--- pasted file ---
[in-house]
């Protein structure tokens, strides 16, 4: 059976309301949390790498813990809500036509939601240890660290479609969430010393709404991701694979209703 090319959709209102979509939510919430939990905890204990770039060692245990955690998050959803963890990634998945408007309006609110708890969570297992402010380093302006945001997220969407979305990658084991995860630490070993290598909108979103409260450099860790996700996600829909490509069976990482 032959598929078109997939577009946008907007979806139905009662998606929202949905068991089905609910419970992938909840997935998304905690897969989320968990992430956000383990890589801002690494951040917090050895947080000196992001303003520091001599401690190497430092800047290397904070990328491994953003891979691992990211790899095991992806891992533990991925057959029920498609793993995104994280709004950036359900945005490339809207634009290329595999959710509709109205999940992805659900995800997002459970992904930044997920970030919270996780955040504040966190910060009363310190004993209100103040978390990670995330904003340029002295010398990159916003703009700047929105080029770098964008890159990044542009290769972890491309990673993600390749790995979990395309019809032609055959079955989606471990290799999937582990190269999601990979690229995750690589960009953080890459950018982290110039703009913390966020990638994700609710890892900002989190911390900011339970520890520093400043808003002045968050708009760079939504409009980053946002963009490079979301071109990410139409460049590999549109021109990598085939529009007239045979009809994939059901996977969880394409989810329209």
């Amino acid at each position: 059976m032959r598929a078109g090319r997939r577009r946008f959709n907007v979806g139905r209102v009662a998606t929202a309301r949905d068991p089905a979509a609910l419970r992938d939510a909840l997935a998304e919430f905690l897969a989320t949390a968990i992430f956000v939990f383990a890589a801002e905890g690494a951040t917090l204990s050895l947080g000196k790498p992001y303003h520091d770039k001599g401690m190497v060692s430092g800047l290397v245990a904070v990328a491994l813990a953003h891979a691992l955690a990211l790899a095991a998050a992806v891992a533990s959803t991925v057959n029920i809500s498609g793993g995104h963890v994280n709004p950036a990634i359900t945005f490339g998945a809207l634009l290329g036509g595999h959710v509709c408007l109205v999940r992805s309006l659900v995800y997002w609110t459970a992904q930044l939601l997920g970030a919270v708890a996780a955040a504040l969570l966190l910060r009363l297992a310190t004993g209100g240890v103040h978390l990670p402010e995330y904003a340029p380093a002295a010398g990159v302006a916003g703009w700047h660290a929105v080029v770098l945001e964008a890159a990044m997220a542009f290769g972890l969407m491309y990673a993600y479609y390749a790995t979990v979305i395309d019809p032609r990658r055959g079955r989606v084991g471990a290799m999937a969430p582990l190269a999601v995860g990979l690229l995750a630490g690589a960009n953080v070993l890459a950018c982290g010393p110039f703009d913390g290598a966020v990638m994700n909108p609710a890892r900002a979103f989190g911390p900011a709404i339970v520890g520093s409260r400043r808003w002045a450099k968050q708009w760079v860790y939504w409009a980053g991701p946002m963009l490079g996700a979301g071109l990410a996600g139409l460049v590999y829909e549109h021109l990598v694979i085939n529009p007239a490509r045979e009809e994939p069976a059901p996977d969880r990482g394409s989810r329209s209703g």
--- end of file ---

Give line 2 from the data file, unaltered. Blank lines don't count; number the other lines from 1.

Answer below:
């Protein structure tokens, strides 16, 4: 059976309301949390790498813990809500036509939601240890660290479609969430010393709404991701694979209703 090319959709209102979509939510919430939990905890204990770039060692245990955690998050959803963890990634998945408007309006609110708890969570297992402010380093302006945001997220969407979305990658084991995860630490070993290598909108979103409260450099860790996700996600829909490509069976990482 032959598929078109997939577009946008907007979806139905009662998606929202949905068991089905609910419970992938909840997935998304905690897969989320968990992430956000383990890589801002690494951040917090050895947080000196992001303003520091001599401690190497430092800047290397904070990328491994953003891979691992990211790899095991992806891992533990991925057959029920498609793993995104994280709004950036359900945005490339809207634009290329595999959710509709109205999940992805659900995800997002459970992904930044997920970030919270996780955040504040966190910060009363310190004993209100103040978390990670995330904003340029002295010398990159916003703009700047929105080029770098964008890159990044542009290769972890491309990673993600390749790995979990395309019809032609055959079955989606471990290799999937582990190269999601990979690229995750690589960009953080890459950018982290110039703009913390966020990638994700609710890892900002989190911390900011339970520890520093400043808003002045968050708009760079939504409009980053946002963009490079979301071109990410139409460049590999549109021109990598085939529009007239045979009809994939059901996977969880394409989810329209």